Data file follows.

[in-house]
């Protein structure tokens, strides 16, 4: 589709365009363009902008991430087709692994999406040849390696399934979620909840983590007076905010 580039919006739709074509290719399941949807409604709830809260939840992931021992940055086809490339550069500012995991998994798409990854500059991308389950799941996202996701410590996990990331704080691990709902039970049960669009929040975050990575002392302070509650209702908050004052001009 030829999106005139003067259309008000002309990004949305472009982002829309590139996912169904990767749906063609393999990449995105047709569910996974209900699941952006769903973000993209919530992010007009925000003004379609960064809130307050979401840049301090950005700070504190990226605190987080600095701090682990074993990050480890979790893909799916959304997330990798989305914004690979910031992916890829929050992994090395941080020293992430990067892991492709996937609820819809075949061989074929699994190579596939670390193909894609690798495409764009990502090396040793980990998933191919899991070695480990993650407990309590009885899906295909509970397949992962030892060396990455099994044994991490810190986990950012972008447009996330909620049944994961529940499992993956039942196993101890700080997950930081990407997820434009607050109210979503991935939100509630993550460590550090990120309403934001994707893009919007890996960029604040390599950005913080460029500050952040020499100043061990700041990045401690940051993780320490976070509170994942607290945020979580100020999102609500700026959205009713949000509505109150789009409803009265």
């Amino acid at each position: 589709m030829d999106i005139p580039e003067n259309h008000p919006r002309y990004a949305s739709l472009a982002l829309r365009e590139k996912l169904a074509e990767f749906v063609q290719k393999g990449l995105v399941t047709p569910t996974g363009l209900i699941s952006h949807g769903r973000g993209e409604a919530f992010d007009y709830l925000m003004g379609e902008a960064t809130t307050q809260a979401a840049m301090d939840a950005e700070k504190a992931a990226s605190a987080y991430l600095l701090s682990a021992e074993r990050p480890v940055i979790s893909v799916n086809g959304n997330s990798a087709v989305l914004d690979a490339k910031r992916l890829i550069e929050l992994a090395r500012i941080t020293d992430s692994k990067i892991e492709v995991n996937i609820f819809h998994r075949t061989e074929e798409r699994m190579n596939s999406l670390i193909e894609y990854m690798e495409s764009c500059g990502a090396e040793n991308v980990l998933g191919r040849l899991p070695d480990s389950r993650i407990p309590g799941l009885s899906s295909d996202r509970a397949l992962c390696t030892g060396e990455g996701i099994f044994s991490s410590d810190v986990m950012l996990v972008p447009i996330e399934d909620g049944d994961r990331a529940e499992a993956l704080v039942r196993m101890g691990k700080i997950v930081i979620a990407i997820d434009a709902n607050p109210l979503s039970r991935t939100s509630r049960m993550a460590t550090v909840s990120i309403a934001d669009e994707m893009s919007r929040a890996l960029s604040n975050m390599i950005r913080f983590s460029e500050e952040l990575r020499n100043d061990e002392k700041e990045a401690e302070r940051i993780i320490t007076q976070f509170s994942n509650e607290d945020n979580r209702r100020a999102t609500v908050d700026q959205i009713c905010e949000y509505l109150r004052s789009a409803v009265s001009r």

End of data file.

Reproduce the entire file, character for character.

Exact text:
[in-house]
């Protein structure tokens, strides 16, 4: 589709365009363009902008991430087709692994999406040849390696399934979620909840983590007076905010 580039919006739709074509290719399941949807409604709830809260939840992931021992940055086809490339550069500012995991998994798409990854500059991308389950799941996202996701410590996990990331704080691990709902039970049960669009929040975050990575002392302070509650209702908050004052001009 030829999106005139003067259309008000002309990004949305472009982002829309590139996912169904990767749906063609393999990449995105047709569910996974209900699941952006769903973000993209919530992010007009925000003004379609960064809130307050979401840049301090950005700070504190990226605190987080600095701090682990074993990050480890979790893909799916959304997330990798989305914004690979910031992916890829929050992994090395941080020293992430990067892991492709996937609820819809075949061989074929699994190579596939670390193909894609690798495409764009990502090396040793980990998933191919899991070695480990993650407990309590009885899906295909509970397949992962030892060396990455099994044994991490810190986990950012972008447009996330909620049944994961529940499992993956039942196993101890700080997950930081990407997820434009607050109210979503991935939100509630993550460590550090990120309403934001994707893009919007890996960029604040390599950005913080460029500050952040020499100043061990700041990045401690940051993780320490976070509170994942607290945020979580100020999102609500700026959205009713949000509505109150789009409803009265």
């Amino acid at each position: 589709m030829d999106i005139p580039e003067n259309h008000p919006r002309y990004a949305s739709l472009a982002l829309r365009e590139k996912l169904a074509e990767f749906v063609q290719k393999g990449l995105v399941t047709p569910t996974g363009l209900i699941s952006h949807g769903r973000g993209e409604a919530f992010d007009y709830l925000m003004g379609e902008a960064t809130t307050q809260a979401a840049m301090d939840a950005e700070k504190a992931a990226s605190a987080y991430l600095l701090s682990a021992e074993r990050p480890v940055i979790s893909v799916n086809g959304n997330s990798a087709v989305l914004d690979a490339k910031r992916l890829i550069e929050l992994a090395r500012i941080t020293d992430s692994k990067i892991e492709v995991n996937i609820f819809h998994r075949t061989e074929e798409r699994m190579n596939s999406l670390i193909e894609y990854m690798e495409s764009c500059g990502a090396e040793n991308v980990l998933g191919r040849l899991p070695d480990s389950r993650i407990p309590g799941l009885s899906s295909d996202r509970a397949l992962c390696t030892g060396e990455g996701i099994f044994s991490s410590d810190v986990m950012l996990v972008p447009i996330e399934d909620g049944d994961r990331a529940e499992a993956l704080v039942r196993m101890g691990k700080i997950v930081i979620a990407i997820d434009a709902n607050p109210l979503s039970r991935t939100s509630r049960m993550a460590t550090v909840s990120i309403a934001d669009e994707m893009s919007r929040a890996l960029s604040n975050m390599i950005r913080f983590s460029e500050e952040l990575r020499n100043d061990e002392k700041e990045a401690e302070r940051i993780i320490t007076q976070f509170s994942n509650e607290d945020n979580r209702r100020a999102t609500v908050d700026q959205i009713c905010e949000y509505l109150r004052s789009a409803v009265s001009r």